Improved Cars: Chu on It

Today, President-elect Barack Obama formally nominated Steven Chu to become the next Energy Secretary. While Chu wouldn’t be the auto czar — someone to manage Detroit’s use of any bailout money and ensure that those funds go for retooling and improved management — he does have some definite ideas of what U.S. cars should evolve into. Here’s what he told me back in September:

GUZZLERS NO MORE Hey Detroit: Lighten up, the incoming Energy Secretary recommends. duckycards / iStockphoto

“Lighter cars mean lower fuel consumption” and U.S. automakers “know how to make lighter, more energy efficient cars. GM and Ford know how to make these. They make them already in Europe,” where there’s long been a premium in fuel sipping, nimble cars.

The problem: Detroit has developed a business model that “the bigger the car, the safer the car,” Chu says. So, automakers “try to convince soccer moms that their children would be safer in a 4,000 to 5,000 pound car” when it turns out that “they can be equally safe in a 2,000 to 3,000-lb car.”

The trick to selling Detroit on smaller cars (if they haven’t already seen the writing on the wall with Toyota’s Prius sell-outs) is convincing them that “they can make a very small car that’s expensive. And the way you do this — and they’ve seen this for sports cars — is by loading these vehicles up with electronic gadgets.”

Take a tip from Boeing, Chu suggests: “In our modern jet fighters, the avionics is the most expensive part of the plane. Well, the electronics in a car could be the most expensive part.” Dealers could load up their cars with compelling bells and whistles that promise to make tooling down the road more enjoyable — but not burden the car with extra pounds.

Some people will be justifiably concerned about the safety of passengers in a 2,000-lb lightweight that’s hit by some 6,000-lb automotive bruiser. Chu acknowledges that the smaller car and its occupants could suffer mightily. “But,” he adds, “we can, on a regulatory basis, say okay, if you really want to drive a 6,000-lb vehicle, you should pay, yearly, some tax to account for the fact that you have a higher likelihood (and this is born out by statistics) of killing someone with your heavy car.”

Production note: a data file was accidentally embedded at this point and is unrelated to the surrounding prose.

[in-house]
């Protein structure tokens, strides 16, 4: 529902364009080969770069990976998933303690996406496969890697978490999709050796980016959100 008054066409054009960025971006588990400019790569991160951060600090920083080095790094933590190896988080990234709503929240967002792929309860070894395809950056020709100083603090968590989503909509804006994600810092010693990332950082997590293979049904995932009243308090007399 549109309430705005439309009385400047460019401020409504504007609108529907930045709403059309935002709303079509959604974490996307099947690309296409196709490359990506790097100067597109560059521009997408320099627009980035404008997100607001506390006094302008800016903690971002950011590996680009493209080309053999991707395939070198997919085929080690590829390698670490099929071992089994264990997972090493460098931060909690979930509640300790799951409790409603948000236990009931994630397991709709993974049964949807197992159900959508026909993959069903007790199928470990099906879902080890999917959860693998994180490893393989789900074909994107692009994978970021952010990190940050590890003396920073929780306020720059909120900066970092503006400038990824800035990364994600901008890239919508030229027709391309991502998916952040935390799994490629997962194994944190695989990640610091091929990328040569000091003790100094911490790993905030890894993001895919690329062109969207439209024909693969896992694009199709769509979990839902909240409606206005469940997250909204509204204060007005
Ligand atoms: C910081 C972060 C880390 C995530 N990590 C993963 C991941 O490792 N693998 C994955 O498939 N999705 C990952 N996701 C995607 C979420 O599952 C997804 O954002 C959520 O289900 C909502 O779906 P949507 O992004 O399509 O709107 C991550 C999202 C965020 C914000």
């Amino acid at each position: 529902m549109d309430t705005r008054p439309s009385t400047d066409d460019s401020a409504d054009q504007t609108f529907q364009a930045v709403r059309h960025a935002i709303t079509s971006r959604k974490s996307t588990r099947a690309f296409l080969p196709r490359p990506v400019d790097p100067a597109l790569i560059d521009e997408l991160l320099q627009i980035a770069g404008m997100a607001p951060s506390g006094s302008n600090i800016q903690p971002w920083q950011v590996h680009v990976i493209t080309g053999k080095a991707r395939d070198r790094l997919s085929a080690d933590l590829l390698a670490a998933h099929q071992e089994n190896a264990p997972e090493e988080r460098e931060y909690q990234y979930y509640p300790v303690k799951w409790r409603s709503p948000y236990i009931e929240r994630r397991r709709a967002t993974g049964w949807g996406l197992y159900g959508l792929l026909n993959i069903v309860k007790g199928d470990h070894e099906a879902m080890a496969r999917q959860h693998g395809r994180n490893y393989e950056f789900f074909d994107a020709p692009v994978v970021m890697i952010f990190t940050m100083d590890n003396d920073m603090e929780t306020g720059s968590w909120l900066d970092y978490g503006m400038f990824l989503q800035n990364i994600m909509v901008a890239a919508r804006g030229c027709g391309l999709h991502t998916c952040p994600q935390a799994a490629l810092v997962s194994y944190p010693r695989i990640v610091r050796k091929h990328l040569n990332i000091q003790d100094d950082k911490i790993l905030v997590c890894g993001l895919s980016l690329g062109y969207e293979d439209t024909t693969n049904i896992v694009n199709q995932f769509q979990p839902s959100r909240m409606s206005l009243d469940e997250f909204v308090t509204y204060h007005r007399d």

Chu cites statistics that as the weight of a car doubles from 3,000 to 6,000 lbs, there is a 30 percent increased chance of surviving an accident. But driving that bigger brute also quadruples the likelihood that someone in the smaller vehicle will sustain lethal injuries.

“So I think we should propose a death tax,” Chu says. People could buy heavy vehicles, he says — but they’ll have to annually ante up some premium to account for their vehicle’s risk of “endangering others.”

And on a totally different front, safety-minded drivers may want to chew on this new development: a device that attaches to a car key to prevent the driver from using his or her cell phone while that key is in the ignition. A key in use transmits a wireless message to the driver’s phone that prevents its use for voice or text messaging. There are, however, exceptions: Phoning 911 escapes the jamming and certain override numbers (like mom’s cell) can be programmed in. The University of Utah developers anticipate the big market for their technology (which might be commercially available as soon as next summer) would be parents hoping to keep teens from being distracted by calls while driving.

(Cellular-News.com posted this Dec. 12 story — a verbatim copy of a press release issued by the university two days earlier — on its website.)

Certainly, the general idea behind this technology is a clever one and long overdue. It’s also one that kids will probably find a way around fairly quickly — such as by using a passenger’s cell. Or perhaps by borrowing the family Prius. I suspect it would be immune in that newer models of this car rely on a keyless ignition system.  

Janet Raloff

Janet Raloff is the Editor, Digital of Science News Explores, a daily online magazine for middle school students. She started at Science News in 1977 as the environment and policy writer, specializing in toxicology. To her never-ending surprise, her daughter became a toxicologist.

More Stories from Science News on Earth

From the Nature Index

Paid Content